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"Come on, ask me what it is.” Tiffany Posteraro has tattooed herself to shut down body shamers.

Image: Supplied.

“I’ve heard people call me ‘dalmation’, ‘cow’, ‘ghost face’. I’ve been asked if I tanned under a tree. I’ve had reactions like ‘what the hell is that’ or ‘ewww’,” explains Tiffany Posteraro.

The 24 year old from Brooklyn has faced taunts like this her entire life. She suffers from “vitiligo”, a skin condition which causes white patches to develop on her body due to a lack of melanin (the pigment that gives our eyes, skin and hair their colour).

“The staring has always been the most uncomfortable situation for me. Or when people would whisper about it ‘behind my back’ but really they were right in front of me. It made me feel different, weird, and less than them,” she says.

She tattooed the phrase “It’s called Vitiligo” on her arm. Image: Supplied.

"I recently had someone move seats on the subway once they saw my spots. It made me embarrassed, sad, and ashamed. It's caused a great deal of insecurities for me, which I am still currently working out."

After spending years covering up her arms, legs, feet and face with “everything possible”, including “dark spray tans and industrial-strength foundation”, Posteraro decided she wouldn’t be shamed for her looks any longer.

She tattooed the phrase “It’s called Vitiligo” across a patch of splotched skin inside her left arm to give her the strength to accept her appearance and raise awareness for other sufferers. Yes, it’s beautiful.

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"I was exhausted of having to hide my spots for the last 17 or so years. I really wanted to live my life without hiding myself but I wasn't sure how to do so because I was afraid of what people would say or think. Getting the tattoo meant putting a name to the condition," she told The Glow.

"It helps them to have a better understand of the condition." Image supplied.

"It is meant to be an open invitation for conversation. I hope people will ask, 'hey can you tell me more about vitiligo or your tattoo?'. And it has definitely changed the way people react to it. It helps them to have a better understanding of the condition."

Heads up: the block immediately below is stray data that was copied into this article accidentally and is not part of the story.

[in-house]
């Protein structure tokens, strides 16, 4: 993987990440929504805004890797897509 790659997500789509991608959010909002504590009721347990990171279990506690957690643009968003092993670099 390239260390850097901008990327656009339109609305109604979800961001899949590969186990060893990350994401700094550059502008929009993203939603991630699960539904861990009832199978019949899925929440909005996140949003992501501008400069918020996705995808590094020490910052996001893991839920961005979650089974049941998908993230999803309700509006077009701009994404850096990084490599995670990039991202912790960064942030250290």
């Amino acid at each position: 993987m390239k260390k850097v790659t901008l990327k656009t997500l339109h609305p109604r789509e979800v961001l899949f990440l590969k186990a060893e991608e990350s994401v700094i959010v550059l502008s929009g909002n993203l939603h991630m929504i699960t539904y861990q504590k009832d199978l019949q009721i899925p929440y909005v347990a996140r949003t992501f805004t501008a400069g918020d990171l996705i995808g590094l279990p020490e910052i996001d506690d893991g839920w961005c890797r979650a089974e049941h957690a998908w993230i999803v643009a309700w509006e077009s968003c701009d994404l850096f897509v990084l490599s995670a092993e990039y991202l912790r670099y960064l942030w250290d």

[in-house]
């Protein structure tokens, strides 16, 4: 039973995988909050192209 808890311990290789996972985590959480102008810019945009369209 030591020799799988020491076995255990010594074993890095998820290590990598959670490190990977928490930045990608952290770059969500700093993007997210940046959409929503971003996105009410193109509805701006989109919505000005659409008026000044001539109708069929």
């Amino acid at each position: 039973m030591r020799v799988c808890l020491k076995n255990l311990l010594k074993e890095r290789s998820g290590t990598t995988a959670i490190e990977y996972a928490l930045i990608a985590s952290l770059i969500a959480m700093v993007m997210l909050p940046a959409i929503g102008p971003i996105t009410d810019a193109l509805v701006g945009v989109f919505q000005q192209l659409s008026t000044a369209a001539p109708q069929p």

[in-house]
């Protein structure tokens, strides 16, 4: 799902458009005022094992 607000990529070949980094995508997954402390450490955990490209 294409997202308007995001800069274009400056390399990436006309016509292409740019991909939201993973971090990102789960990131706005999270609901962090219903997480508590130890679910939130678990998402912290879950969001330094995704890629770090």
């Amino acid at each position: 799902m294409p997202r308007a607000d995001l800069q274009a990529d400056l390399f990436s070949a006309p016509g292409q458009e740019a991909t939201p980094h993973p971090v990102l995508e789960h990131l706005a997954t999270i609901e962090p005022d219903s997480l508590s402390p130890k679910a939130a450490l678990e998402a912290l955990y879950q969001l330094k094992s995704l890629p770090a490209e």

While Posteraro’s tattoos are certainly spreading the word about vitiligo, she’s not alone in raising awareness.

Posteraro when she was younger. Image supplied.

Winnie Harlow, an America's Next Top Model 2014 contestant, has also used her profile to prove vitiligo is something to be celebrated, rather than ashamed of.

“I am happy with my skin, and I’m proud of my skin, which is why I wear it so boldly,” she told Complex magazine.

Posteraro cites Harlow as a "huge inspiration" as well as her fiance, who has been a big supporter. She also acknowledges that strangers have helped her to embrace her skin.

"I met a woman with vitiligo at Ikea and she told me 'I have vitiligo but vitiligo doesn't have me' and that made so much sense to me," she says. (Post continues after gallery.)

While the public are learning more about vitiligo, how it develops is a mystery that still remains.

According to the Vitiligo Association of Australia, the exact cause is unknown. However, it could be linked to autoimmune diseases (like an overactive thyroid), or diabetes, skin traumas or stresses and a family history of the condition.

One to two people out of every 100 are thought to suffer from the non-contagious condition, but they’re generally very healthy.

While learning to accept her condition for what it is has been difficult for Posteraro, she now wouldn’t change it.

Now she wouldn't change it. Image supplied.

“I believe I am a better person and a more empathetic person for having vitiligo. I don't look at someone and focus on their flaws. Flaws to one person are beautiful to another,” she told Daily Mail.

We couldn’t agree more.

How have you become confident in your own skin?

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